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Forget the F-14 Tomcat: I Say the F/A-18 Hornet Is the Navy’s Best Fighter Ever

F/A-18 Hornet
At sea aboard USS John C. Stennis, December 18, 2001 - After an early morning round of flight operations, an F/A-18 Hornet awaits the next round of combat flight operations aboard the USS John C. Stennis (CVN 74). Stennis and her embarked Carrier Air Wing Nine (CVW-9) are supporting Operation Enduring Freedom. U.S. Navy photo by Photographer's Mate 3rd Class Jayme Pastoric.

Perhaps the most capable, most contributive fighter in US Navy history is the F/A-18 Hornet. The Hornet, which mostly replaced the iconic F-14 Tomcat, has been in service with the Navy since 1984. And thanks to frequent upgrades, the Hornet is still relevant, and expected to remain in service for decades to come. 

F/A-18 Hornet: A History

The F/A-18 Hornet is a twin-engine, supersonic, all-weather, multirole fighter; it can do a bit of everything – and has done a bit of everything, from air superiority, to air-to-ground, to reconnaissance.

But the vaunted jet was almost scrapped before ever entering service in the first place; the Air Force actually said ‘no’ to the F/A-18.


In the 1970s, the Air Force solicited bids for its Lightweight Fighter (LWF) program. The LWF was intended to “spur the development of an aircraft that satisfied the energy-maneuverability theory.” 

“The energy-maneuverability theory,” I wrote in this publication not too long ago, “can be distilled to one basic formula: Ps – V (T-D/W). Simply put, the formula reliably predicts aircraft performance. And those predictions indicated that excessive weight would have debilitating consequences on the maneuverability of an aircraft.” What the Air Force wanted, ultimately, was a jet capable of “fast transients,” or “quick changes in speed, altitude,  and direction. The result would be a superior fighter, capable of gaining or losing energy quickly, hence out-turning an opponent.”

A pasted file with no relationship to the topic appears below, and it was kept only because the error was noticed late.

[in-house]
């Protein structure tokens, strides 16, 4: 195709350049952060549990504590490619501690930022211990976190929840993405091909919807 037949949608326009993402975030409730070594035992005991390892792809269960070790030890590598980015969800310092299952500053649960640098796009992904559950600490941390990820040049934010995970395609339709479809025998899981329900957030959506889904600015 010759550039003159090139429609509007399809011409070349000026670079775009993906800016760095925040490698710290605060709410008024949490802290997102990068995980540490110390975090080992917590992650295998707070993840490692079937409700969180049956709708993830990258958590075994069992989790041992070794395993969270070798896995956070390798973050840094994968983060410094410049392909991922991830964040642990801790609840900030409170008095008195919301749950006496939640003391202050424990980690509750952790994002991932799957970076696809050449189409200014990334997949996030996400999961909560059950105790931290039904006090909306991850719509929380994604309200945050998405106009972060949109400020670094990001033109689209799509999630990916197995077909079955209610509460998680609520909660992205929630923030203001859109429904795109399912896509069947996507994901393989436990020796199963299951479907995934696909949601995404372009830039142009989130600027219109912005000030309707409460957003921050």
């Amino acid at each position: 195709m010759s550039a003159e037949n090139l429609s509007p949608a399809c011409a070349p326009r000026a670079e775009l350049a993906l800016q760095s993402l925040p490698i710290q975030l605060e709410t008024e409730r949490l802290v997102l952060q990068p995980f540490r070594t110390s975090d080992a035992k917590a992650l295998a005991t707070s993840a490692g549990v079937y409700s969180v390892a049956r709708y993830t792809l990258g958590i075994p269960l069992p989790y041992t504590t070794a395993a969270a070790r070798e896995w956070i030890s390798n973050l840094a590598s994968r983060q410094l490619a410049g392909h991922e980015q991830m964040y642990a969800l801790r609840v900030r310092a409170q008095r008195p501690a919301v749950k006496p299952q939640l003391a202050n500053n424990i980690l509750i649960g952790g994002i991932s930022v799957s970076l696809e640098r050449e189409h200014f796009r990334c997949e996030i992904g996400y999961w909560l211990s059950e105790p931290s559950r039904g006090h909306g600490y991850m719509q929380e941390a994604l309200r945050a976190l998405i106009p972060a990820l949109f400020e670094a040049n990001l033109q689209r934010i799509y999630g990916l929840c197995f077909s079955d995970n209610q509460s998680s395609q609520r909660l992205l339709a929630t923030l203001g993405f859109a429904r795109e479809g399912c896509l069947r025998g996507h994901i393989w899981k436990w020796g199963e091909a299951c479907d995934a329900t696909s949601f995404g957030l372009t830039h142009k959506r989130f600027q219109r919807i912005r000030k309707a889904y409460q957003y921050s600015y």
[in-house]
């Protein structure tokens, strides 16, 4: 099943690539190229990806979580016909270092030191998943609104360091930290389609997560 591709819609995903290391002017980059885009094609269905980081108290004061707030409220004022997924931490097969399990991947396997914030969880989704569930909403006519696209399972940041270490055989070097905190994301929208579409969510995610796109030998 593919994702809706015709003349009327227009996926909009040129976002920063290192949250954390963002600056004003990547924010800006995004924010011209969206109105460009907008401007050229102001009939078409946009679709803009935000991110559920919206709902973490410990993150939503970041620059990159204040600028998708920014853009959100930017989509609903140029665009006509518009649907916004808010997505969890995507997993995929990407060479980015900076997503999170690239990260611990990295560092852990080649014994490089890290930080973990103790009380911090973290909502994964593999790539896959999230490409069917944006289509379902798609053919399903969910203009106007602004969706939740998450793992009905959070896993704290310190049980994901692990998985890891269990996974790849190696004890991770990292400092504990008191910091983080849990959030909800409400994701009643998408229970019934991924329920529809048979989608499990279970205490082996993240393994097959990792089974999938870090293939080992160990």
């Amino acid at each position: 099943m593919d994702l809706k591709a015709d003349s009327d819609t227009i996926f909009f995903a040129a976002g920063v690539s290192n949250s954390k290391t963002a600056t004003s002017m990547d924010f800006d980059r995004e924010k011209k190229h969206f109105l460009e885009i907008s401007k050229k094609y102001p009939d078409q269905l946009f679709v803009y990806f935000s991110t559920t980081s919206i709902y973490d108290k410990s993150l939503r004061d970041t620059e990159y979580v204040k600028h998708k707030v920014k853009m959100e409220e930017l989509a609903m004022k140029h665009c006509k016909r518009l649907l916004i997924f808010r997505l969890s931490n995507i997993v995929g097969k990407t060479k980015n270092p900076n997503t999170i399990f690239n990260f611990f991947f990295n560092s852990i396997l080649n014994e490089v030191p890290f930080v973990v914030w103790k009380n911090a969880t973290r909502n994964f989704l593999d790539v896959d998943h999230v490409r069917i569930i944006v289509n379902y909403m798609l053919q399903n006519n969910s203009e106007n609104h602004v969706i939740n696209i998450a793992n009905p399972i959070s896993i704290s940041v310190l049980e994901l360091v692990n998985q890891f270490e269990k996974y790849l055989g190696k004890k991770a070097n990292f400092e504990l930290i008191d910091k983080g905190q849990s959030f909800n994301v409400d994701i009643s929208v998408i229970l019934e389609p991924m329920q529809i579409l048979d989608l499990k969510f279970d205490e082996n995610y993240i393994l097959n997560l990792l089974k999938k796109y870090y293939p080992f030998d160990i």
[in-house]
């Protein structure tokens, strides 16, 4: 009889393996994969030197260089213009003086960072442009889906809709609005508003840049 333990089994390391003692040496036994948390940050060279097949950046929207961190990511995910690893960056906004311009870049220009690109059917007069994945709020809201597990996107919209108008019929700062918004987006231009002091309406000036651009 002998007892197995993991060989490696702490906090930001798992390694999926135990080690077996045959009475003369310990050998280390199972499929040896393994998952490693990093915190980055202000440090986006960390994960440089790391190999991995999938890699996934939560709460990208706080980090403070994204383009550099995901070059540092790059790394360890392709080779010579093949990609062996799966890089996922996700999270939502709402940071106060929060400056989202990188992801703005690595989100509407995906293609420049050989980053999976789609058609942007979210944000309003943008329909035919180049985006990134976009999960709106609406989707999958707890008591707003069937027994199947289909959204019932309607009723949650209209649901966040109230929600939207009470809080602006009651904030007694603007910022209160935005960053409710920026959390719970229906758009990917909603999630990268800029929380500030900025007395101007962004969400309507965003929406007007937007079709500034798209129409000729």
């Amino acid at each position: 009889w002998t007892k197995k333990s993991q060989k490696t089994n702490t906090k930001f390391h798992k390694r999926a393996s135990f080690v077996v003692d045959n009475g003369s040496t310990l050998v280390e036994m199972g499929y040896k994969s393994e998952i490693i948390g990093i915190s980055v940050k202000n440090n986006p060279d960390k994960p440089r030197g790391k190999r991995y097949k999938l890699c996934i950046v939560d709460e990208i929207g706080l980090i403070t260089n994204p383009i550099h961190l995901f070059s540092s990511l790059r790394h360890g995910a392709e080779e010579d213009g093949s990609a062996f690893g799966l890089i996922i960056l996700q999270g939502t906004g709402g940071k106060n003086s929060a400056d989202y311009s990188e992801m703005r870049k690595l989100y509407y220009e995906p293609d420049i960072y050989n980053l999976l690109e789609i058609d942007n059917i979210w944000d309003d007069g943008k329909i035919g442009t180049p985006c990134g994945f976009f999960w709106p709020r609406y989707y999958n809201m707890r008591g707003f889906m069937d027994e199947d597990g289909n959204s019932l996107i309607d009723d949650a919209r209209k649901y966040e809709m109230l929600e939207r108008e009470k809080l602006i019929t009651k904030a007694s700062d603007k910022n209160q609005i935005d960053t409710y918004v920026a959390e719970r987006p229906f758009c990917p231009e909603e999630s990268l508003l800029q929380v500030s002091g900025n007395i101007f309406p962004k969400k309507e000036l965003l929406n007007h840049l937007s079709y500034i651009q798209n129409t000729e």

Well, the prototype of the F/A-18, the YF-17, was entered in the LFW program – losing to the YF-16, which has since become the vaunted F-16 Fighting Falcon. The F-16 won on account of possessing “superior acceleration, endurance, turn rates, and climb rates relative to the YF-17.”

And yet, the Navy, who had observed the LFW competition, was drawn to the YF-17. The jet was clearly capable while featuring the two engines that the Navy then required (for the sake of redundancy during catapult-launcher carrier takeoffs).

Further, “the Navy didn’t need a pure air combat fighter, capable of out-turning everything else in the skies. So, the YF-17’s failure to keep pace with the YF-16 wasn’t disqualifying.” The Navy made some tweaks and the F/A-18 was the result. 

Now, despite the F-16’s superior agility, the F/A-18 is entirely capable, thanks to an excellent thrust-to-weight ratio, a fly-by-wire system, and leading-edge extensions.

The Hornet’s wing was designed with a 20-degree sweep to the leading edge; meanwhile, the trailing edge is straight. The wing also features full-length leading edge flaps, whereas the trailing edge features full-length ailerons.

Adding to the F/A-18’s maneuverability are canted vertical stabilizers, oversized horizontal stabilizer, oversized trailing edge flaps. The end result is a jet capable of performing at high angles of attack. 

F/A-18 Hornet: Why It Is So Respected